If you have studied music at school even at a basic level you are probably familiar with the Western music notation system. Some people may also remember how to write the do major scale, but that’s about it, unless you are a musician and have studied music theory extensively. If you want to find out how diverse and complex music notation can be, keep on reading:
Country music session musicians use a different notation system
Unlike classical music performers, these artists use the Nashville Number System. This method of transcribing music denotes the scale degree on which a chord is built. It is based on the Roman numerals and on the figured bass system and it was created by Bill Matthews in the late 1950s. The Nashville Number System is preferred by many because it is accessible to anyone and doesn’t require extensive music theory knowledge. Do is replaced by 1, Re by 2, Me by 3 and so on, until Ti, which corresponds to 7. A dash is used to mark a minor, and a dozen other symbols are available to make other alterations.
Western music notation systems started to develop during Renaissance
The church played a major role in this development, as clerics wanted to find a way to spread chants throughout the church and ensure ecclesiastical uniformity. Notation continued to develop in the Romantic music era (1820-1900), at the same time with the development of new musical instrument technologies.
Music notation is as old as writing itself
The first accounts of music notation were found in a cuneiform tablet originating in Nippur, Sumer (today’s Iraq), approximately 2000 BC. The music on the tablet was composed in harmonies of thirds and it was written using a diatonic scale. The instrument for which the music was written was the lyre.
The Ancient Greeks also had a music notation system of their own
Their system was in use between the 6th century BC and the 4th century AD. Some of these notations have survived to this day, and we even have a complete composition available, the Seikilos epitaph, dated between the 2nd century BC and the 1st century AD. The system consisted of symbols placed above text syllables. The Ancient Greek’s notation system has been discontinued some time around the Decline of the Roman Empire.
Names of musical notes come from a Latin hymn
Guido of Arezzo, who lived around year 1000, created the functional names for musical notes using the beginning syllables of the first musical lines of the Ut queant laxis Latin hymn:
- Utqueant laxis
- resonare fibris,
- Mira gestorum
- famuli tuorum,
- Solve polluti
- labii reatum,
- Sancte Johannis
6. There are many music notation systems used in various countries
The countries using a different music notation system than the Western one are Korea (the traditional musical notation system called Jeongganbo), India (Swaralipi and other systems), Russia (the Znameny chant singing tradition used in the Russian Orthodox Church), China, Japan (shakuhachi music and ryukyuan music using kunkunshi, a notation system of kanji), and Indonesia.
A Braille music notation system is being used
This code allows music to be notated using Braille cells, which means the visually impaired can become musicians as well. The system was developed by Louis Braille and uses the same six-position cell that the literary Braille system is based on. The system is well-developed and effective, and it is not easier or more difficult to learn than print music. The National Library for the Blind in Stockport, UK, hosts the world’s largest collection of Braille music.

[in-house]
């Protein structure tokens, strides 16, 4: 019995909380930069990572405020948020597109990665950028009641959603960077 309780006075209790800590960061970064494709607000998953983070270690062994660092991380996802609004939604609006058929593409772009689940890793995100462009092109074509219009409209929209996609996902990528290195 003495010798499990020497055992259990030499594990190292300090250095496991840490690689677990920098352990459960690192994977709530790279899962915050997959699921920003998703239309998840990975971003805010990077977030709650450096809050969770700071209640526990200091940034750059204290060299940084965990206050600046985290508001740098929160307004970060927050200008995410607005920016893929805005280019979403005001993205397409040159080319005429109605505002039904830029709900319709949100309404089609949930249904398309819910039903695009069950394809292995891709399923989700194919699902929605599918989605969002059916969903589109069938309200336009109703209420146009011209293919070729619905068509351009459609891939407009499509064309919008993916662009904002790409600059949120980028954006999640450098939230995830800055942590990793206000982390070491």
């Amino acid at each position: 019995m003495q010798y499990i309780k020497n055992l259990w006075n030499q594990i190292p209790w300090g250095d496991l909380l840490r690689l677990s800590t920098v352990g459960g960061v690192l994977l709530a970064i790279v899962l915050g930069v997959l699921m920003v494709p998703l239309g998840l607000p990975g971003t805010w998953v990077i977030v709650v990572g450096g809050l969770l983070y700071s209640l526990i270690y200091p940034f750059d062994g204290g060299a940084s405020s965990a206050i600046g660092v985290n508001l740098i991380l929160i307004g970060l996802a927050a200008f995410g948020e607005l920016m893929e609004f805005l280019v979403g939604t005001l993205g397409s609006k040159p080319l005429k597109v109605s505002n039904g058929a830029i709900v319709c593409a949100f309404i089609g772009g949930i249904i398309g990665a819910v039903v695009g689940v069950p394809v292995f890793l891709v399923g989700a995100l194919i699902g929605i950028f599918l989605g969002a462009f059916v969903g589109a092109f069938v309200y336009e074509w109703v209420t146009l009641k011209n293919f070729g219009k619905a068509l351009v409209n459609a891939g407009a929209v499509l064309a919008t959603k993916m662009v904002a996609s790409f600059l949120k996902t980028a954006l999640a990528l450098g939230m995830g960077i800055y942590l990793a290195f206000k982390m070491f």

Experimental music uses graphic notation
This type of music notation has developed in the 1950s, and may be used in combination with traditional music notation. Symbols which convey information to the performer about the way the piece of music is to be performed are being used, since the time of avant-garde music composers such as Mauricio Kagel, Karlheinz Stockhausen, or Roman Haubenstock-Ramati. The music is being represented by using various symbols, illustrations, and colors. A compendium featuring the graphic scores of composers from more than 50 countries was published by Theresa Sauer in 2008, demonstrating how widespread the practice has become.
Computers use different forms of music notation
Since computers are often being used for making music, various forms of music notation which are used by software systems have been developed. For instance, the MIDI file format can store information such as duration speed, volume, pitch, and so on, which are further used to control a MIDI instrument.
Different kinds of clefs exist in the Western notation system
The role of the clef is to define the pitch range and is placed at the beginning of a staff. Sometimes, clefs can also appear in the middle of a staff to indicate a change in register for instruments with a wide range. The best-known clef is the G clef or treble clef. Another clef is the C clef or the tenor clef, which point to the line representing middle C or approximately 262 Hz. Most times the C clef is used for the modern notation for the viola, and in music written for cello, bassoon, trombone, and double bass. The F clef or the bass clef denotes F below middle C, or approximately 175 Hz, and is reserved for choral music to represent the bass and baritone voices. There are also the neutral clef, used for percussion, the octave clef, for guitar and tenor parts in choral music, and the TAB sign for stringed instruments.
Music theory is fascinating even for the amateurs, not to mention musicians. New music notation systems are being invented all the time. Just in the United States there are around 90 patents issued for new notation systems, the earliest dating from 1839. The diversity of music notation systems shows what an important part of life music has been since the oldest times and how much the humans are trying to preserve and forward their musical compositions.